Top 5 sights for first-timers
Like much of southern Spain, Málaga was once a Moorish city and the Alcazaba is a beautiful example of their castle-building skills. Built by the Hammudid dynasty in the 11th century, the castle is set high on a hill in the middle of the city and offers spectacular views of the surrounding sprawl.
One of the most iconic artists of the 20th century, Pablo Picasso was born in Málaga and the city isn’t about to let you forget it. Boasting 160 works by the Cubist master, the gallery is set in a stunning 16th-century palace and includes some illuminating exhibits.
Palacio de Buenavista, Calle San Agustín 8
Plaza de Toros
Despite the best efforts of PETA and co, Málaga’s enthusiasm for bullfighting remains undiminished and a visit to the Plaza de Toros goes some way to explaining why. Attached to Spain’s busiest bullring, the small museum gives a glimpse into the world of the matador via a carefully curated selection of artefacts.
Paseo de Reding
It took almost 200 years to convert Málaga’s 16th-century mosque into a Christian church but a glimpse at its stunning 40-metre-high domed ceiling is enough to reveal that the time and effort was well worth it. Of the original mosque, only the pretty orange tree-filled Patio de los Naranjos survives.
Calle Molina Lario 9
Plaza de la Merced
A bustling city square in the heart of the centre, Plaza de la Merced is where Málaga comes alive. Packed with quaint bars and interesting boutiques, it’s also home to the Fundación Picasso Museo Casa Natal, the tiny house where the city’s favourite son was born.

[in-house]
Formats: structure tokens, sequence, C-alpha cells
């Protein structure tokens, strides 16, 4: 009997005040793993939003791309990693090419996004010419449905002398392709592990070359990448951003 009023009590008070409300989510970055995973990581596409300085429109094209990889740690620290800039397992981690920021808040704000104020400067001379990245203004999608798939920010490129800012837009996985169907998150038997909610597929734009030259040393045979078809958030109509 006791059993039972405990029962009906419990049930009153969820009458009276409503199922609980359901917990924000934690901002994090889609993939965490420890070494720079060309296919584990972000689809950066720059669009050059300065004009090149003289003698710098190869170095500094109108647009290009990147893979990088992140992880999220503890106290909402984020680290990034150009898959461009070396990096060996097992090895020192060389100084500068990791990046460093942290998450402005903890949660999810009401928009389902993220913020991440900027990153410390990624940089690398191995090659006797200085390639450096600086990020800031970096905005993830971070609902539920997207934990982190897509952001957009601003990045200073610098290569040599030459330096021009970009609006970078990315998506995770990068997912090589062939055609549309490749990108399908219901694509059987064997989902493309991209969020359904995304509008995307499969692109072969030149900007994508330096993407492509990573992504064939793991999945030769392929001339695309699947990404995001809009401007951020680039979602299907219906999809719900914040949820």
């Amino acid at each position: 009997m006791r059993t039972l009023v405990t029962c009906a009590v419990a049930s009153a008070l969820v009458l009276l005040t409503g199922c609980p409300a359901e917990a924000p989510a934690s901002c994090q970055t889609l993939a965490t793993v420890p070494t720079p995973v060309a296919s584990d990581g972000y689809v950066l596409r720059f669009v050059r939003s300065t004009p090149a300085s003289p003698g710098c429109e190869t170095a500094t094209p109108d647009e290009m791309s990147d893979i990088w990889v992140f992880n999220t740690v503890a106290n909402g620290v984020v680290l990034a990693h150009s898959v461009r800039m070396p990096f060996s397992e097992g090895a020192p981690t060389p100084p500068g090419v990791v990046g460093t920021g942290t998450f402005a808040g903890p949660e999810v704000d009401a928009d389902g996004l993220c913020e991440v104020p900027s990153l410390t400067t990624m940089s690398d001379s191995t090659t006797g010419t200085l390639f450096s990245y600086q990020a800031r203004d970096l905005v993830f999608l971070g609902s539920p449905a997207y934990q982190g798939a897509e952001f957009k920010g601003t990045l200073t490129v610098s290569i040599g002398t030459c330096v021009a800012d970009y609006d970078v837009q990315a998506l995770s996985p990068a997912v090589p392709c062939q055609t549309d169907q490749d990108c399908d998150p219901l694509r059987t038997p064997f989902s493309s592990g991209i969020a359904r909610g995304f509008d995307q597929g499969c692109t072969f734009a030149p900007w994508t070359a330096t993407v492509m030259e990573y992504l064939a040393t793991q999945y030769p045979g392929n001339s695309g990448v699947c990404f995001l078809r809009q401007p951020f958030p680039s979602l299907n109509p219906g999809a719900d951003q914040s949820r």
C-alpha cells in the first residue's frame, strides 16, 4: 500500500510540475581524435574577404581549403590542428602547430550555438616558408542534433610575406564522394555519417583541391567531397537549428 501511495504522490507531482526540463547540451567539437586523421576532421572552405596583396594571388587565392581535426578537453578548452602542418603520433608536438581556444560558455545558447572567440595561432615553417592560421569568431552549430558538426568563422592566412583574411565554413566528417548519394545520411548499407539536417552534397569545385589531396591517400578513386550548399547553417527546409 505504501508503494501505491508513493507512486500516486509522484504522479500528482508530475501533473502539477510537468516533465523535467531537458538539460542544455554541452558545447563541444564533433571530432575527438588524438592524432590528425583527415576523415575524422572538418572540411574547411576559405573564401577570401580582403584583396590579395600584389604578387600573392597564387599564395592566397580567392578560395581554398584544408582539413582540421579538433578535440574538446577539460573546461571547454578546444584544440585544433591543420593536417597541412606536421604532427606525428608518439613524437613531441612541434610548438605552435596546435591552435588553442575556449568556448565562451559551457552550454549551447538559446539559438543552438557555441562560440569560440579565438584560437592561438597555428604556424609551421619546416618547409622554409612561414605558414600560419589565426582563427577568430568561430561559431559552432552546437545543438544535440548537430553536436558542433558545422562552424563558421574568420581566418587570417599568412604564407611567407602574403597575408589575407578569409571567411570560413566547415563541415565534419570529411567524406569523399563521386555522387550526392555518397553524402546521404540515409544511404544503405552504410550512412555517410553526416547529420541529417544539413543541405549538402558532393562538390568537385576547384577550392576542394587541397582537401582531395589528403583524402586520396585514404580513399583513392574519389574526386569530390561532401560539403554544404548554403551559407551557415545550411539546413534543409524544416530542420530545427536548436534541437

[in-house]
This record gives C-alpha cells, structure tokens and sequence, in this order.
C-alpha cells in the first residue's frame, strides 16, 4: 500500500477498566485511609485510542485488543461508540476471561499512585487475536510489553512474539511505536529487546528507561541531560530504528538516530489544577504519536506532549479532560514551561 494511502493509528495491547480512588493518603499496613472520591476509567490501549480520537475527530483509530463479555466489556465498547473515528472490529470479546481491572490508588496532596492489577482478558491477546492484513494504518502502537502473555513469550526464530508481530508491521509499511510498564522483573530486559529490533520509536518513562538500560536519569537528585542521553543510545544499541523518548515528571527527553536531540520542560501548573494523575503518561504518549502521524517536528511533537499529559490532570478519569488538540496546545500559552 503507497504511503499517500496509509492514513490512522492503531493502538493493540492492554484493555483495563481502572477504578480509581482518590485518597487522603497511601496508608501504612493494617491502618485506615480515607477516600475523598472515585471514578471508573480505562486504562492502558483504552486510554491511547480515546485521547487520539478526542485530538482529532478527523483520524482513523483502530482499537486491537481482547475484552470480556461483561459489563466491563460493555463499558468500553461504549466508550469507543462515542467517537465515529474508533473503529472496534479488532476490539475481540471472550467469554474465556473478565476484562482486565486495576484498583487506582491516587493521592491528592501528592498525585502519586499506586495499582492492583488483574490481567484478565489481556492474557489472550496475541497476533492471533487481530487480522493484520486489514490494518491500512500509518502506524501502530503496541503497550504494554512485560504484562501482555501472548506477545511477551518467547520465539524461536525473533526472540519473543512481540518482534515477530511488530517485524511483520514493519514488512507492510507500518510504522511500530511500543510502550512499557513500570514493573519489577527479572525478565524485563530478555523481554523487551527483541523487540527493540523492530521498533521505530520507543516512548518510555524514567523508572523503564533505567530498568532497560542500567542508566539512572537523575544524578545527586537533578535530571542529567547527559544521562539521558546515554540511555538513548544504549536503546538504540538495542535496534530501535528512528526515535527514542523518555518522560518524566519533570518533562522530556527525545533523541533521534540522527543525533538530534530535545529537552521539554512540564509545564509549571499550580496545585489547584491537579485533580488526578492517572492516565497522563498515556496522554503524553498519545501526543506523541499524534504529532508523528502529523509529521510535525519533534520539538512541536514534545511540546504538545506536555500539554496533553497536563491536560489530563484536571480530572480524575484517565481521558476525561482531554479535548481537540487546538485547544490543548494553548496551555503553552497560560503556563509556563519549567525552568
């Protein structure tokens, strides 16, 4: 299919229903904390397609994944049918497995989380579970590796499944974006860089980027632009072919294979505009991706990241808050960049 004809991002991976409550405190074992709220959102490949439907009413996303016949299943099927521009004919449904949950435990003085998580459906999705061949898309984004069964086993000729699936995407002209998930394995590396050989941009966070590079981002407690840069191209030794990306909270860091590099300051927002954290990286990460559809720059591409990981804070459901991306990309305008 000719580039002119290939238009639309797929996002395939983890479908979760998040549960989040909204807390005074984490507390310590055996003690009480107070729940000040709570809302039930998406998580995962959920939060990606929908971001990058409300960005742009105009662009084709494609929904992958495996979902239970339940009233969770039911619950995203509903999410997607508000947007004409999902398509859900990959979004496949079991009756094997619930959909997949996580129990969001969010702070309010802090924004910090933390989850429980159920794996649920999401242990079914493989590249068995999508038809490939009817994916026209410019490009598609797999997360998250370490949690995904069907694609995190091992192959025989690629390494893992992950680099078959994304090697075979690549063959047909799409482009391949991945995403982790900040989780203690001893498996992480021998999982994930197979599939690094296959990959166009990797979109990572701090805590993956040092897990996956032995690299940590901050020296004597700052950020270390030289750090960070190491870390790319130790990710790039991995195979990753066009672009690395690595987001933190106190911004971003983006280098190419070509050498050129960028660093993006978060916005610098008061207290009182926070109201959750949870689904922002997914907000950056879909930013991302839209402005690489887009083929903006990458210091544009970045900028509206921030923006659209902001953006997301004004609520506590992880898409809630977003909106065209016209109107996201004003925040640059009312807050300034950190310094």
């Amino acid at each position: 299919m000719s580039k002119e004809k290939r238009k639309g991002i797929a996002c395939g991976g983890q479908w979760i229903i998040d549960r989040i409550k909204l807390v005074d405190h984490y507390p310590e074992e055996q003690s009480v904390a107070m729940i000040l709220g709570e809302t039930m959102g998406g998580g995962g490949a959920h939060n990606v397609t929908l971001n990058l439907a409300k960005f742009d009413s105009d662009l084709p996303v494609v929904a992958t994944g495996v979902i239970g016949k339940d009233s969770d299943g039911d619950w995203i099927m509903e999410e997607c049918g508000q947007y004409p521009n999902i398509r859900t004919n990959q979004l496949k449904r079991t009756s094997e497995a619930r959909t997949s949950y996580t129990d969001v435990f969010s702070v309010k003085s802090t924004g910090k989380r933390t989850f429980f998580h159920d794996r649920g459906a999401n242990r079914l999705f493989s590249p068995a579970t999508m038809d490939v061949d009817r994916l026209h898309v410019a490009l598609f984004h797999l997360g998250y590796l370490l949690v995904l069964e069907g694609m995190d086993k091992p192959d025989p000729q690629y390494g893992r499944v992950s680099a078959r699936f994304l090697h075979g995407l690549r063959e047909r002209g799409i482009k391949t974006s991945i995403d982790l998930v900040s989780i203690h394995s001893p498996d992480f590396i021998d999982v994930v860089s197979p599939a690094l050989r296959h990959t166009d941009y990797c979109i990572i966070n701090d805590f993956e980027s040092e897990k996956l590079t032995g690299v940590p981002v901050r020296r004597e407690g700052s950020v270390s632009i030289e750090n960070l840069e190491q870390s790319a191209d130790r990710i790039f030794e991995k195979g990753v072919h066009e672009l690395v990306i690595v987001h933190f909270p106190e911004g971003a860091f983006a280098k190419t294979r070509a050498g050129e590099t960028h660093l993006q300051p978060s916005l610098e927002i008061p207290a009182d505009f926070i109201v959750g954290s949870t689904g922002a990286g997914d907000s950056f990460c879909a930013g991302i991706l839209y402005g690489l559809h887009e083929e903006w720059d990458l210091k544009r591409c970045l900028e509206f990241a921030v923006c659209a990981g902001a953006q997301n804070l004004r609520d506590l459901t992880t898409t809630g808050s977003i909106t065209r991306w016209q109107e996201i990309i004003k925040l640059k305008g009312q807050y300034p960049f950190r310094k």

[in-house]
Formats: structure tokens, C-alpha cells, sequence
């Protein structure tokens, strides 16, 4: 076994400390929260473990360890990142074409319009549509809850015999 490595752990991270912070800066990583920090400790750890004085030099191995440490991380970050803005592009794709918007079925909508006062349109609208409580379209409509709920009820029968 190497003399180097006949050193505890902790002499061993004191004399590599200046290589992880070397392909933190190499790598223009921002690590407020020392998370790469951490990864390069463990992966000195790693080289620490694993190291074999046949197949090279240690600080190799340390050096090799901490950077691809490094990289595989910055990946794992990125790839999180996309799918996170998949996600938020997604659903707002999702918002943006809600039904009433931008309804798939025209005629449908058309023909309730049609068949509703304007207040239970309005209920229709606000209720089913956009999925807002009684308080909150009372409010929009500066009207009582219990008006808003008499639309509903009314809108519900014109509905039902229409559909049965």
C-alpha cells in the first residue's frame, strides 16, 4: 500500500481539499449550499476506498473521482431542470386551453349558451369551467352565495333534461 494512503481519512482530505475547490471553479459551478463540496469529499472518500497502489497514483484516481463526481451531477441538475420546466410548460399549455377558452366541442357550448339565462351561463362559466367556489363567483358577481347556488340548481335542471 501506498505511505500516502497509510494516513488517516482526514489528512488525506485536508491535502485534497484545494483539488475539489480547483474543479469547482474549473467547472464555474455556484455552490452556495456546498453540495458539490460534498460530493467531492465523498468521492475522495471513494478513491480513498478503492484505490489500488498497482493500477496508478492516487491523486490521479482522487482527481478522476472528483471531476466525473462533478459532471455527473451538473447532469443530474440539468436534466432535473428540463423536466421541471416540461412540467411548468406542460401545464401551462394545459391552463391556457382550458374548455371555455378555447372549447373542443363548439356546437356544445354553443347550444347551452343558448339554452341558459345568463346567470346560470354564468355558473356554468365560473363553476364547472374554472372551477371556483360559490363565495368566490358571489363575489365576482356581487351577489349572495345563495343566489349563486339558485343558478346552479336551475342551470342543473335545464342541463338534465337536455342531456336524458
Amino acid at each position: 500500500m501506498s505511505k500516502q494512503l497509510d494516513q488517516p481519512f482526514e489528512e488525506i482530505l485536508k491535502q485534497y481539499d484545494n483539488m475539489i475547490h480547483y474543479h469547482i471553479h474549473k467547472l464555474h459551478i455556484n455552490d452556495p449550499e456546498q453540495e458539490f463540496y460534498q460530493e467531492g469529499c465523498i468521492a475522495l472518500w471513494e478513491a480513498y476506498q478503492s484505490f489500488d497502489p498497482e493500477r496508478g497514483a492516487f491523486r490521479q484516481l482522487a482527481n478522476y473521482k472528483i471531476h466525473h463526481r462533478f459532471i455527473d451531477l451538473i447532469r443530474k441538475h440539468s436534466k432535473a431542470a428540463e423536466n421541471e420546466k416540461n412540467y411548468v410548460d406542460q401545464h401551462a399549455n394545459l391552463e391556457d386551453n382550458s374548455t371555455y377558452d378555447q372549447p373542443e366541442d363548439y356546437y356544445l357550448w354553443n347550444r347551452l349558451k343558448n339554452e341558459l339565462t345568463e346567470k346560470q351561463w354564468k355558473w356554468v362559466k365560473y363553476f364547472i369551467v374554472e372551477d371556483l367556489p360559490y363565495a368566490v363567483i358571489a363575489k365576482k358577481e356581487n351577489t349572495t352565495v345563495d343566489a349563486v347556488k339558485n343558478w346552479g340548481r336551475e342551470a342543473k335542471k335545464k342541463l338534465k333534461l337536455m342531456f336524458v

Plaza de la Merced
Top 5 sights for old hands
If you’ve seen the Alcazaba before but don’t want to miss the view from the ramparts, make Málaga’s crumbling Roman theatre your excuse. You can see them from the plaza in front, or drop into the attached building which leads into the ruins themselves and houses a small collection of artefacts found in the remains.
Castillo de Gibralfaro
Málaga’s second Moorish castle is just as lovely as the first, although you will need hiking boots to reach this one as it’s set atop a craggy hill. Built by Abd ar-Rahman I, the eighth-century Cordoban emir, it was rebuilt in the 14th century but fell into disuse after the Emirate of Granada came to a bloody end.
Camino de Gibralfaro 11
Jardín Botánico La Concepción
It’s a little out of the way but the Jardín Botánico La Concepción is well worth a visit if you have a couple of hours to spare. Created in the mid-19th century by an Anglo-Spanish aristocratic couple, the garden is famous for its purple wisteria although it was originally intended to resemble a tropical forest.
Camino del Jardín Botánico 3
Centro de Arte Contemporáneo
Thanks to Picasso, Málaga has a passion for all things modern art and the Centro de Arte Contemporáneo is one of the beneficiaries. Housed in a converted warehouse, the museum has a small permanent collection and an interesting roster of temporary shows.
Mercado Central de Atarazanas
Málaga has no shortage of markets but the Mercado Central de Atarazanas is particularly special. Housed in a renovated 19th-century building that incorporates the Moorish city gates and boasts beautiful stained glass windows, you’ll find everything from olives to misshapen tomatoes on sale.